Dave Parise over rotaties & buikspieren
Isolated rotations seem to be one of the most popular exercises in the gym. What are people thinking of when they are doing isolated rotations? They are all thinking spot reduction.
This is what the manufacturers of the products or machine companies want you to think. Then we go ahead and mimic the movement by doing rotations with a broomstick, or side bends with a dumbbell or 25lb plate. Now that the medicine ball has been re-introduced in the fitness industry we have clients doing seated ‘disk grinder” rotations. How many degrees of rotation does the lumbar spine have in a “fixed” position? Moreover to make matters worse a trainer takes the client over to the declined ab-bench connects their clients feet, as they grind and twist side to side. This is just another form of “perception” a new cool move to sell a medicine ball, or to alleviate boredom in a routine. Unfortunately it is a great way to add a host of orthopedic concerns over time. Remember there is no such thing as spot reduction. You cannot reduce inches or burn fat in any area by working that area. Think of this when your shaving your legs, or face. When you cut yourself do you say, “Oh, man -- chin blood,” or “leg blood?” Fat is like blood; it is systemic
. So moving the body in specific ways does not justify a reduction in girth, or inches. Also people doing stick twists, side bends with weights are in what we call a “tension under time
block” thirty to ninety seconds is the goal of maximum hypertrophy (muscle building
). I ask you this, think about this intuitively: Who wants to build a blocky waist? As a personal trainer did any client walk into a gym and ask to build his or her obliques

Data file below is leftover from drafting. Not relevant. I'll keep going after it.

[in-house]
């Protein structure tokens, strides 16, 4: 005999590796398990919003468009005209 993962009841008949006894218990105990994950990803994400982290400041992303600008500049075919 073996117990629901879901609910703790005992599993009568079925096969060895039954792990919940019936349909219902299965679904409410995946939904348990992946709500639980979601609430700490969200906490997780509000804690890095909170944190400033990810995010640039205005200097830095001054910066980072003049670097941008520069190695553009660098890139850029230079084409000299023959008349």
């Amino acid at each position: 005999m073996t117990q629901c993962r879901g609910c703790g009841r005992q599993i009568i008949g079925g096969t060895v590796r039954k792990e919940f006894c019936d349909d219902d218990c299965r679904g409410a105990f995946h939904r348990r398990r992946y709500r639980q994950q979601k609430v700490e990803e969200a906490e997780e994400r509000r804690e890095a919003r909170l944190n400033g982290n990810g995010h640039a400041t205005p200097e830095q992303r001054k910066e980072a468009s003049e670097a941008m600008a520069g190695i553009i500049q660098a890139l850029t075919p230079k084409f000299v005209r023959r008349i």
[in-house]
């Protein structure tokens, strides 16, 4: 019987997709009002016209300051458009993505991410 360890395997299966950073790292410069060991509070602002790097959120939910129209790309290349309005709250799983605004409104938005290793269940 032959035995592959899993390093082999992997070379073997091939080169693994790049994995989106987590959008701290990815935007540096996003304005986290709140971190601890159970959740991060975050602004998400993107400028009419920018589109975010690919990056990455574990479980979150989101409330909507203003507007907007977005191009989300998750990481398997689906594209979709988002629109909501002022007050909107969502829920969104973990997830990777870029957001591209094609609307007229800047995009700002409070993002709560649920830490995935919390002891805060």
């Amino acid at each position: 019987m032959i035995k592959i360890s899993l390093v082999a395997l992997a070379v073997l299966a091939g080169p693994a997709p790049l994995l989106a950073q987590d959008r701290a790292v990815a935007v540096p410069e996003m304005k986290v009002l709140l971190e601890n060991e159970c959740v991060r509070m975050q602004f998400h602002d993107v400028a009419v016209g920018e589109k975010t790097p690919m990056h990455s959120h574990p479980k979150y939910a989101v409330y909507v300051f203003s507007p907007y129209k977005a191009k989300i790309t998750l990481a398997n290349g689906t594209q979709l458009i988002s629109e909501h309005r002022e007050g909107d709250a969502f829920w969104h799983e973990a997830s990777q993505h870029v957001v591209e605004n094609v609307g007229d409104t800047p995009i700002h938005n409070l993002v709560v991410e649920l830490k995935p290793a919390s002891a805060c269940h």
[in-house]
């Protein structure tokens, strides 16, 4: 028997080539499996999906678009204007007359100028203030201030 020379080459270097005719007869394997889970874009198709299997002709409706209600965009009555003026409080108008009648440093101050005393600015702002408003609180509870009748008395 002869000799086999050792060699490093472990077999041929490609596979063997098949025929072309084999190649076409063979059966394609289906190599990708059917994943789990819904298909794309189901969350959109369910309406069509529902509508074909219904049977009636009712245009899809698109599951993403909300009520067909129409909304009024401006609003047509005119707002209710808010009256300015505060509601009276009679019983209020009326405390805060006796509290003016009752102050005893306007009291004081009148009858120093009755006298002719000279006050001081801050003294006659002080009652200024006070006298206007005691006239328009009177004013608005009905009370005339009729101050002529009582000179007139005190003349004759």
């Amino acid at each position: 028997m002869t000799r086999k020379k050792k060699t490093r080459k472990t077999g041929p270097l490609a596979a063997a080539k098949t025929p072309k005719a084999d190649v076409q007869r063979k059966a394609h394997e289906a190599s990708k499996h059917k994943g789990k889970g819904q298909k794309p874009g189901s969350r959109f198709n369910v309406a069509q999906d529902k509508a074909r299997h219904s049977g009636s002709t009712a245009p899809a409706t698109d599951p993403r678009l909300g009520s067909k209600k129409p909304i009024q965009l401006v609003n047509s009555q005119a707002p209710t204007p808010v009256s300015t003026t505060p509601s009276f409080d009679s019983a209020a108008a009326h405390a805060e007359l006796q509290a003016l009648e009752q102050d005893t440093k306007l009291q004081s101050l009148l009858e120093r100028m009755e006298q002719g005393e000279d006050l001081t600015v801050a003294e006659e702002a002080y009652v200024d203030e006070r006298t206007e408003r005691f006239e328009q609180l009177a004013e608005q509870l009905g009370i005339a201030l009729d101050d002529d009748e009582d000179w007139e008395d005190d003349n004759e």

? On a scientific level, when we talk about the microanatomy of muscle, and all the specific finite functions, ninety-two percent of the people out there have a deranged disk
. Under safe micro-progressions
it will strengthen, but you better not do a rotation with a client if that client has not progressed over time to do it. Did you know the lumbar spine only has three to four degrees of rotation? When you rotate with a stick, or lock your feet in an ab bench while twisting with a medicine ball, you are putting a tremendous amount of stress and strain and a host of crummy forces across the disks (scientific word “crummy
) the last thing we want is to provide the straw that broke the camel’s back. I don’t recommend this if you want to remain an injury-free trainer (and this is my professional opinion): I personally omit rotations from my toolbox of exercises. There are reasons to do rotations and specific articulations / movements that are close to human function. However for the safety of my clients we do not do fixed rotations. I coined the term “disk grinder.” I find most fixed environments that twist and rotate the spine are nothing more then a way to increase accumulative stress in the lumbar region. Exercises like the above are just more reasons to market a product. I personally love medicine ball training. However…I would never fix anyone to the ground, or rotate him or her in a seated position. We must not dictate a range of motion by becoming fixed or connected to the ground or chair.